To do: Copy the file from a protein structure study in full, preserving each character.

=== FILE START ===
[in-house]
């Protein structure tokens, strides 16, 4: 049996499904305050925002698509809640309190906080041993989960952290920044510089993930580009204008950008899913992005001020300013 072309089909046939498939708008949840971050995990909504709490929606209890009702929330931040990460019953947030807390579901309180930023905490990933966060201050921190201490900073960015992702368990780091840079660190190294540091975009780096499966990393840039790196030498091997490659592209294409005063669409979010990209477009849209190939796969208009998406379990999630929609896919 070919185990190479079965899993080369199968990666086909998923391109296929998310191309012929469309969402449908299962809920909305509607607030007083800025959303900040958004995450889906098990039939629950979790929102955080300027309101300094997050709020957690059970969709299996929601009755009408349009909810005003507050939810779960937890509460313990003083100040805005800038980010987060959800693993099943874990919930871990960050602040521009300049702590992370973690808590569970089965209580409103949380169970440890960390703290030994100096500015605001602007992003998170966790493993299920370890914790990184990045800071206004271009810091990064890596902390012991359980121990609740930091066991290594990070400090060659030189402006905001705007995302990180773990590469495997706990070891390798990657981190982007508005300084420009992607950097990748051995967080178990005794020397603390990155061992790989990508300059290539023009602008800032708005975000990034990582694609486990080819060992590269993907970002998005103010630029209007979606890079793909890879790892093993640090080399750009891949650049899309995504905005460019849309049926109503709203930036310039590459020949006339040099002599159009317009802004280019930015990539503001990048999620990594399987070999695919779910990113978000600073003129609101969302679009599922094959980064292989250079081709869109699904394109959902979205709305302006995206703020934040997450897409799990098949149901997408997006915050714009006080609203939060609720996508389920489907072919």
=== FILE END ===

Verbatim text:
[in-house]
């Protein structure tokens, strides 16, 4: 049996499904305050925002698509809640309190906080041993989960952290920044510089993930580009204008950008899913992005001020300013 072309089909046939498939708008949840971050995990909504709490929606209890009702929330931040990460019953947030807390579901309180930023905490990933966060201050921190201490900073960015992702368990780091840079660190190294540091975009780096499966990393840039790196030498091997490659592209294409005063669409979010990209477009849209190939796969208009998406379990999630929609896919 070919185990190479079965899993080369199968990666086909998923391109296929998310191309012929469309969402449908299962809920909305509607607030007083800025959303900040958004995450889906098990039939629950979790929102955080300027309101300094997050709020957690059970969709299996929601009755009408349009909810005003507050939810779960937890509460313990003083100040805005800038980010987060959800693993099943874990919930871990960050602040521009300049702590992370973690808590569970089965209580409103949380169970440890960390703290030994100096500015605001602007992003998170966790493993299920370890914790990184990045800071206004271009810091990064890596902390012991359980121990609740930091066991290594990070400090060659030189402006905001705007995302990180773990590469495997706990070891390798990657981190982007508005300084420009992607950097990748051995967080178990005794020397603390990155061992790989990508300059290539023009602008800032708005975000990034990582694609486990080819060992590269993907970002998005103010630029209007979606890079793909890879790892093993640090080399750009891949650049899309995504905005460019849309049926109503709203930036310039590459020949006339040099002599159009317009802004280019930015990539503001990048999620990594399987070999695919779910990113978000600073003129609101969302679009599922094959980064292989250079081709869109699904394109959902979205709305302006995206703020934040997450897409799990098949149901997408997006915050714009006080609203939060609720996508389920489907072919």